Posted: Friday, 22 July 2016
Could the car insurance prices really fall by 60% by 2060? Autonomous Research think so, and have just produced a new report which looks at the long term effects of driver-less cars on the automotive landscape we know today. 'Driver-less Cars: When the hands come off the wheel' makes interesting reading.
Autonomous Research have gazed into their automotive crystal ball and seen the future. The huge investment being targeted at autonomous vehicles is going to pay off. Already customer interest is stimulated and before very much longer we will be seeing more and more autonomous or semi-autonomous vehicles on the roads. Tesla and Google's vehicle offering will come to market, and traditional car manufacturers will have to offer more tech to keep pace. This is already being seen in the premium end of the market, but customers will soon want proven life saving in their own mid-range vehicles. Before we know it, advanced autonomous safety systems will be standard in all vehicles, much like air bags are now. Autonomous Research write, "Historically it takes 15 years for new technology to penetrate 95% of new car sales, a further 15 years to fully penetrate the fleet. However it could be quicker this time around given the sea change in customer experience." So, what could this mean for the lucrative car insurance industry? Could their business really shrink by more than 80 per cent, as some are predicting?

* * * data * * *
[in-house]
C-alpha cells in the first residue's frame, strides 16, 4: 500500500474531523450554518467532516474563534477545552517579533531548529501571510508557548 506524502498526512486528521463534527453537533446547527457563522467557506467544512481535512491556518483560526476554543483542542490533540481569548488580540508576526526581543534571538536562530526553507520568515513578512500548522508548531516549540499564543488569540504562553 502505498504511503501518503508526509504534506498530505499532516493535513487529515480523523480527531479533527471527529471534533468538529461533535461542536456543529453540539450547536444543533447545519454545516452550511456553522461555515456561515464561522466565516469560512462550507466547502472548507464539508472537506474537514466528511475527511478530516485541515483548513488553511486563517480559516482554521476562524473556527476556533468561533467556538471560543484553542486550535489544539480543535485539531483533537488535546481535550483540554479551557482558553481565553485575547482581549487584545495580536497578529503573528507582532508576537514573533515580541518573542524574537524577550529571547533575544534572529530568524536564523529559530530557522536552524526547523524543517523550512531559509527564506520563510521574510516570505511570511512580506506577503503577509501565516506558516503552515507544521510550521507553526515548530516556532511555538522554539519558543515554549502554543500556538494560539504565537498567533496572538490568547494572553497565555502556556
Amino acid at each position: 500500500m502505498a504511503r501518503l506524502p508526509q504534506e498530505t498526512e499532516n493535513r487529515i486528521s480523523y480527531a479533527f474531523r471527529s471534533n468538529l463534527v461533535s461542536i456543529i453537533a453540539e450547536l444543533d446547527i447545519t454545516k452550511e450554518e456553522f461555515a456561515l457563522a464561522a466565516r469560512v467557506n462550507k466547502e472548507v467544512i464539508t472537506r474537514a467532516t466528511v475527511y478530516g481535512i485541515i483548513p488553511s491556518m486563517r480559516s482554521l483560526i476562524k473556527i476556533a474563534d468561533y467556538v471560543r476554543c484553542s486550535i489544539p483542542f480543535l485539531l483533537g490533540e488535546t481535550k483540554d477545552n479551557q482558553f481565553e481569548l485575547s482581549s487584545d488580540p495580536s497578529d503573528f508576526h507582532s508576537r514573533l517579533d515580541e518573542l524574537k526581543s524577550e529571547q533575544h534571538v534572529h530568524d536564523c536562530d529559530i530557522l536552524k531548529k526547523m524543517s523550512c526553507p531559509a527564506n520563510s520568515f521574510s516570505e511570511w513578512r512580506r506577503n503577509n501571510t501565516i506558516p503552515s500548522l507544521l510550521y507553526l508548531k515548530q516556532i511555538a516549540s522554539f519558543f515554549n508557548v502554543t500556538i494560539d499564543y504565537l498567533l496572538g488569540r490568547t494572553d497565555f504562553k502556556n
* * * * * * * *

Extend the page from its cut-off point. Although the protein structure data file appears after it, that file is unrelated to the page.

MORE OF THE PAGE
Today, car insurance policies are big business, accounting for 42 per cent of the global insurance market. Breaking it down a little, a majority of claims are caused by driver error: two thirds of accidents occur at low speeds of 30mph or lower, typical of city traffic; one third of accidents are accounted for by rear-end shunts; a quarter of all submitted insurance claims are for damage caused when parking or reversing. If these low speed, avoidable accidents can be removed from our driving experience, insurance claims will plummet. This is not beyond the realms of possibility. With autonomous or semi-autonomous tech, cars will soon be able to auto park, automatically detect obstacles and brake to avoid rear-end damage. The risk will slowly be removed from driving, saving the consumer a fortune in insurance premiums, currently running at a UK average of £357 per annum.
Already, semi-autonomous tech such as adaptive cruise control and automatic braking is cutting accident rates. Insurance claims will drop from 9% to 2.4% by 2060, predicts the report, as fully autonomous cars take over, as they are likely to cut the chances of accidents occurring by as much as 36%. They see 2025 as the year when fully driver-less cars will really begin to transform the premium vehicles landscape.
It's not just the car that is going to cut accidents. Radar and Wifi roads will be trialled by the end of 2017, as part of a £150m 'connected UK roads trial. The future looks much more accident free, which is great news for drivers – but not such good news for insurance company profits.